1996 ► Introduced the GridMaster length/shape sorter.

1997 ► Introduced the ColorMaster Belt Sorter in both visible and IR versions.

1999 ► Introduced the SeedScan, seed maturity laser sorter based on chlorophyll fluorescence. Introduced the ScanMaster II, expanding the operator interface and communication capabilities of the ScanMaster product line.

2000 ► Expanded the ScanMaster product line with the introduction of a UV sorter.

2001 ► Introduced the ScanMaster Jumbo, capable of running large products such as macadamia nuts, in-shell almonds,
large pecan halves, among others.

2002 ► Introduced the PelletScan, a high resolution optical sorter specially designed for plastic pellets.

2006 ► Satake USA moved to a new 64,000 sq ft larger purpose built factory in Stafford, TX.

2007 ► Introduced the AlphaScan, a compact, low cost, high capacity color sorting machine.

2010 ► Introduced the EVOLUTION RGB, a full color sorting machine that uses 16 million colors, high-resolution cameras and long lasting LED lighting.

2012 ► Introduced the Plastic PELLET SORTER, with much greater optical resolution than the previous model.

2013 ► Satake USA’s Western Operations moved to a new facility in Modesto, CA.

2014 ► Introduced the cost-effective, compact and portable PIKASEN Alpha FMS-2000 full color sorter.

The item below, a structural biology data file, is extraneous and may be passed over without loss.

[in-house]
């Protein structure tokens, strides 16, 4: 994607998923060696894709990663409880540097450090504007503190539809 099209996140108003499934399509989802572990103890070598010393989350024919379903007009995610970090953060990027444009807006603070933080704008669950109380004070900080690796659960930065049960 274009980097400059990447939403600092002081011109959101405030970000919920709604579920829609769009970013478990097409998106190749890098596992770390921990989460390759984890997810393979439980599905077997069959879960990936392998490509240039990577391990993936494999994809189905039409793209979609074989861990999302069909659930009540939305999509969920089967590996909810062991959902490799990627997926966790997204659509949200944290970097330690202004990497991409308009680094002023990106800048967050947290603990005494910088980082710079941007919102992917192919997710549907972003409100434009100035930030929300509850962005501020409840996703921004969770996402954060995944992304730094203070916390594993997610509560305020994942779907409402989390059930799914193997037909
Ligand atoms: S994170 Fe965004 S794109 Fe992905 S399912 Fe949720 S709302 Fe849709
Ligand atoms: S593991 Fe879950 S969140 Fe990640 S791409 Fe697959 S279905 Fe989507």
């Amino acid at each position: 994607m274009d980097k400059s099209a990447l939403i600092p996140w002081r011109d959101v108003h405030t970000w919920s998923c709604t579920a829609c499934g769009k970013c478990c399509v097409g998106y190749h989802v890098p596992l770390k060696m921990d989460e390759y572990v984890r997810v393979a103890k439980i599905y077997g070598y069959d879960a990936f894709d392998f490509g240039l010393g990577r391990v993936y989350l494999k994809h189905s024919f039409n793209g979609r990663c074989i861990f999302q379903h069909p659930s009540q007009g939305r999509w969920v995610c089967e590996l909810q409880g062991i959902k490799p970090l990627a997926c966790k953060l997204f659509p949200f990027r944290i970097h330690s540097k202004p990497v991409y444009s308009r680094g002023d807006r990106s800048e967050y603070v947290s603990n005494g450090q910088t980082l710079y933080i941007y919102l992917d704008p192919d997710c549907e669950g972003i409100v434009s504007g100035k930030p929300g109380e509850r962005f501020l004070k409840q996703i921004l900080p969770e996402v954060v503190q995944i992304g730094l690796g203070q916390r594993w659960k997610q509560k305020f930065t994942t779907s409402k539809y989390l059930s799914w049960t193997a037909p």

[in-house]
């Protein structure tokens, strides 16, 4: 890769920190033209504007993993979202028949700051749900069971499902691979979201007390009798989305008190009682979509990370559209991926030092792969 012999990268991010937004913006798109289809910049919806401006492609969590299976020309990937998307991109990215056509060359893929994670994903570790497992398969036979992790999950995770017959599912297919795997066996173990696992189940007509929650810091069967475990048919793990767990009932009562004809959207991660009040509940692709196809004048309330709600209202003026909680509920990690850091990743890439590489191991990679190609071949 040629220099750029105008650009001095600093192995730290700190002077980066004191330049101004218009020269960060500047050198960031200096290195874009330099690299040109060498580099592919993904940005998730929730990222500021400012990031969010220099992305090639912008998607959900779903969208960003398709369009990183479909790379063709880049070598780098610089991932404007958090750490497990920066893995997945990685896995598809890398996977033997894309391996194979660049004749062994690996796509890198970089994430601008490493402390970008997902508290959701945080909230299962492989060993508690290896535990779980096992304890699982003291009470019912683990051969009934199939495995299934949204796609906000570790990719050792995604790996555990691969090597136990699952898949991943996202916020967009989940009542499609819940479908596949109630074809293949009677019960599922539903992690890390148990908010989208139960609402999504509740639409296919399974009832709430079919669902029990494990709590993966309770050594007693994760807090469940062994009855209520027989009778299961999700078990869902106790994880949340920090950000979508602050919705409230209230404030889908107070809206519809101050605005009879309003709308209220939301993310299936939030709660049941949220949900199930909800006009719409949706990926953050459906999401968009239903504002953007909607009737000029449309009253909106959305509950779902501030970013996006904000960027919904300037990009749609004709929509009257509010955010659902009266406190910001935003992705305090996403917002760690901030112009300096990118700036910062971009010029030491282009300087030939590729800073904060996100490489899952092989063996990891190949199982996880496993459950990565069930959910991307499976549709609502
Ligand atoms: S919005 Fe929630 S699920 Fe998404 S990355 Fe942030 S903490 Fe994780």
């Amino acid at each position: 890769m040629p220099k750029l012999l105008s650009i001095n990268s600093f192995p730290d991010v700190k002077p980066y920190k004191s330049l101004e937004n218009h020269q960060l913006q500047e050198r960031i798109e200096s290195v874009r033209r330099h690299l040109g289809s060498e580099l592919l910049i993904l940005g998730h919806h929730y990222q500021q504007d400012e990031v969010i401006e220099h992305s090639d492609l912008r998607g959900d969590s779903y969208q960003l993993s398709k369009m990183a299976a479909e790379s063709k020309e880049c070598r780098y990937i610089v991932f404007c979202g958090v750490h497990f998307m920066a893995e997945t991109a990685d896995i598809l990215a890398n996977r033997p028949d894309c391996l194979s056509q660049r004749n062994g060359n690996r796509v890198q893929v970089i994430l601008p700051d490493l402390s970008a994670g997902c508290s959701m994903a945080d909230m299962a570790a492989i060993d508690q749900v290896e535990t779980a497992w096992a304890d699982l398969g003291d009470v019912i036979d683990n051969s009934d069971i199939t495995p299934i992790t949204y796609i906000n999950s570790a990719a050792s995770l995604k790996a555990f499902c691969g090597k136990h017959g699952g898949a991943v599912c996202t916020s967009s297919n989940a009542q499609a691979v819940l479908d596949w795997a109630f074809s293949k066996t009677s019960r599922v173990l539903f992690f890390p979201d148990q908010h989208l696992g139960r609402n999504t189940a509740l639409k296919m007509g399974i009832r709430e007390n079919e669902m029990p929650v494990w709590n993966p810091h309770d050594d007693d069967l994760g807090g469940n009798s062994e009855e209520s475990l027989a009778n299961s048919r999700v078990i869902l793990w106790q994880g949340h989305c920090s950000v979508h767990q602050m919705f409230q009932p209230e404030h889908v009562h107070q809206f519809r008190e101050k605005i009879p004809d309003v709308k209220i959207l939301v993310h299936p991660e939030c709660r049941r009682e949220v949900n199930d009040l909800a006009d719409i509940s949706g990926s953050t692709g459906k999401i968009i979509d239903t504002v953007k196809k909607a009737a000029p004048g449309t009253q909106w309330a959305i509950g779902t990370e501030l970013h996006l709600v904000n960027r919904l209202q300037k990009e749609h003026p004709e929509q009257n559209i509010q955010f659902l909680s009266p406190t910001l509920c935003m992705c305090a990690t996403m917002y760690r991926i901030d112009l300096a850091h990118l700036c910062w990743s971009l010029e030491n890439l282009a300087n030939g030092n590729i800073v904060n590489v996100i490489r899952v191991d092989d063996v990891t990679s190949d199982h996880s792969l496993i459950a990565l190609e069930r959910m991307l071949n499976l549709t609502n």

2015 ► Satake USA moved the Corporate Headquarters to a new 130,000 sq ft office and warehouse facility in Stafford, Texas USA. Introduction of the highly affordable, high capacity optical sorter line the REZS. Model sizes 2500, 4500 and 6500 ideal for pulses, rice and other similar grain types. The Satake EVOLUTION MIR multi-wavelength sorter is launched in North America. Ideal for removing foreign material.

2016 ► Introduced the enhanced PIKASEN Alpha FMS-2000 “Feeder” version that has a vibratory feeder system and also sorts by size and shape. The North America release of the new Satake belt sorter, the BELTUZA with sanitary stainless body construction and 650mm wide belt.

2017 ► The North America release of the new Satake belt sorter, the BELTUZA with sanitary stainless body construction and 650mm wide belt. The Satake “EZ” series of cost-effective, high capacity sorters, are revamped for sales in the Americas. There are now 3 models, the 2500 (3x240mm chutes), 4500 (6x240mm chutes), and 7500 (10x240mm chutes).

2018 ► The Satake RGBR optical sorter is introduced to the North American market. The RGBR features full color RGB cameras, size and shape detection, and infrared technologies.

2019 ► Satake begins selling the FMSR-L machine into Latin America countries. The FMSR-L is manufactured in Brasil using the lastest Japanese technology.